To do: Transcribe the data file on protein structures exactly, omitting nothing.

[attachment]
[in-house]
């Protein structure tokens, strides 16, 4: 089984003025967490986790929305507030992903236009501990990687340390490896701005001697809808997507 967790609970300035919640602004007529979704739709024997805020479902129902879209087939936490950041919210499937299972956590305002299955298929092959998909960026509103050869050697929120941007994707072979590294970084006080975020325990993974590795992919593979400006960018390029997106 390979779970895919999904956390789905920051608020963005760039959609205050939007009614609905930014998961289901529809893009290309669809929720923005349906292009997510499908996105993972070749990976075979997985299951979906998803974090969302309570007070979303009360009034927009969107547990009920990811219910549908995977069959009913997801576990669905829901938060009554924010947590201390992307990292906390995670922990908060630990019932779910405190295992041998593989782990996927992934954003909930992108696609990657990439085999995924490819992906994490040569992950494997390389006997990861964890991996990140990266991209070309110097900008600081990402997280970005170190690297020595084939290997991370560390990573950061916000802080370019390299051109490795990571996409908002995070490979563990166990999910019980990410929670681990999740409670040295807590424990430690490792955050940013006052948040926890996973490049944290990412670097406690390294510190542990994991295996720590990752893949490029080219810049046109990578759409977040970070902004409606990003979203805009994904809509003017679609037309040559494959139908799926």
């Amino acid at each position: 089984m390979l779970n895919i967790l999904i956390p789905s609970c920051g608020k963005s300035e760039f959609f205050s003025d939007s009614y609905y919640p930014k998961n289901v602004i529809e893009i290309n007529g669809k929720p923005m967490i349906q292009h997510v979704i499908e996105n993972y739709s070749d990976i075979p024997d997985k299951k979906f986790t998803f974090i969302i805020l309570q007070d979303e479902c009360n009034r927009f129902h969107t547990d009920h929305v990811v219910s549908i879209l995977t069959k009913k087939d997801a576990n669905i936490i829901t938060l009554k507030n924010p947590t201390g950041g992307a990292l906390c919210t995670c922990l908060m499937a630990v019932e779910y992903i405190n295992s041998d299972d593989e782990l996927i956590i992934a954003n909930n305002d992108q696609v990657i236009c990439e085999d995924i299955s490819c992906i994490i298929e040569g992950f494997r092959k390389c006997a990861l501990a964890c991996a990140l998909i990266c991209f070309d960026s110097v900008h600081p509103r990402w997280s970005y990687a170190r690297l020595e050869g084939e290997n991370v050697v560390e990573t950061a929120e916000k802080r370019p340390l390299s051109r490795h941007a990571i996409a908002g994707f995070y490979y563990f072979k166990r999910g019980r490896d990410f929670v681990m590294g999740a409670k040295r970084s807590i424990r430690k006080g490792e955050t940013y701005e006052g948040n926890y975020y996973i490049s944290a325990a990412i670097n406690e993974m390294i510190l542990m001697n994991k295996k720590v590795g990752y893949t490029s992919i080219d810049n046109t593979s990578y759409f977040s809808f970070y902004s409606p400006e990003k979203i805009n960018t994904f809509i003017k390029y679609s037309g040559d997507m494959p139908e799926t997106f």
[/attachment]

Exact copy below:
[in-house]
């Protein structure tokens, strides 16, 4: 089984003025967490986790929305507030992903236009501990990687340390490896701005001697809808997507 967790609970300035919640602004007529979704739709024997805020479902129902879209087939936490950041919210499937299972956590305002299955298929092959998909960026509103050869050697929120941007994707072979590294970084006080975020325990993974590795992919593979400006960018390029997106 390979779970895919999904956390789905920051608020963005760039959609205050939007009614609905930014998961289901529809893009290309669809929720923005349906292009997510499908996105993972070749990976075979997985299951979906998803974090969302309570007070979303009360009034927009969107547990009920990811219910549908995977069959009913997801576990669905829901938060009554924010947590201390992307990292906390995670922990908060630990019932779910405190295992041998593989782990996927992934954003909930992108696609990657990439085999995924490819992906994490040569992950494997390389006997990861964890991996990140990266991209070309110097900008600081990402997280970005170190690297020595084939290997991370560390990573950061916000802080370019390299051109490795990571996409908002995070490979563990166990999910019980990410929670681990999740409670040295807590424990430690490792955050940013006052948040926890996973490049944290990412670097406690390294510190542990994991295996720590990752893949490029080219810049046109990578759409977040970070902004409606990003979203805009994904809509003017679609037309040559494959139908799926």
């Amino acid at each position: 089984m390979l779970n895919i967790l999904i956390p789905s609970c920051g608020k963005s300035e760039f959609f205050s003025d939007s009614y609905y919640p930014k998961n289901v602004i529809e893009i290309n007529g669809k929720p923005m967490i349906q292009h997510v979704i499908e996105n993972y739709s070749d990976i075979p024997d997985k299951k979906f986790t998803f974090i969302i805020l309570q007070d979303e479902c009360n009034r927009f129902h969107t547990d009920h929305v990811v219910s549908i879209l995977t069959k009913k087939d997801a576990n669905i936490i829901t938060l009554k507030n924010p947590t201390g950041g992307a990292l906390c919210t995670c922990l908060m499937a630990v019932e779910y992903i405190n295992s041998d299972d593989e782990l996927i956590i992934a954003n909930n305002d992108q696609v990657i236009c990439e085999d995924i299955s490819c992906i994490i298929e040569g992950f494997r092959k390389c006997a990861l501990a964890c991996a990140l998909i990266c991209f070309d960026s110097v900008h600081p509103r990402w997280s970005y990687a170190r690297l020595e050869g084939e290997n991370v050697v560390e990573t950061a929120e916000k802080r370019p340390l390299s051109r490795h941007a990571i996409a908002g994707f995070y490979y563990f072979k166990r999910g019980r490896d990410f929670v681990m590294g999740a409670k040295r970084s807590i424990r430690k006080g490792e955050t940013y701005e006052g948040n926890y975020y996973i490049s944290a325990a990412i670097n406690e993974m390294i510190l542990m001697n994991k295996k720590v590795g990752y893949t490029s992919i080219d810049n046109t593979s990578y759409f977040s809808f970070y902004s409606p400006e990003k979203i805009n960018t994904f809509i003017k390029y679609s037309g040559d997507m494959p139908e799926t997106f």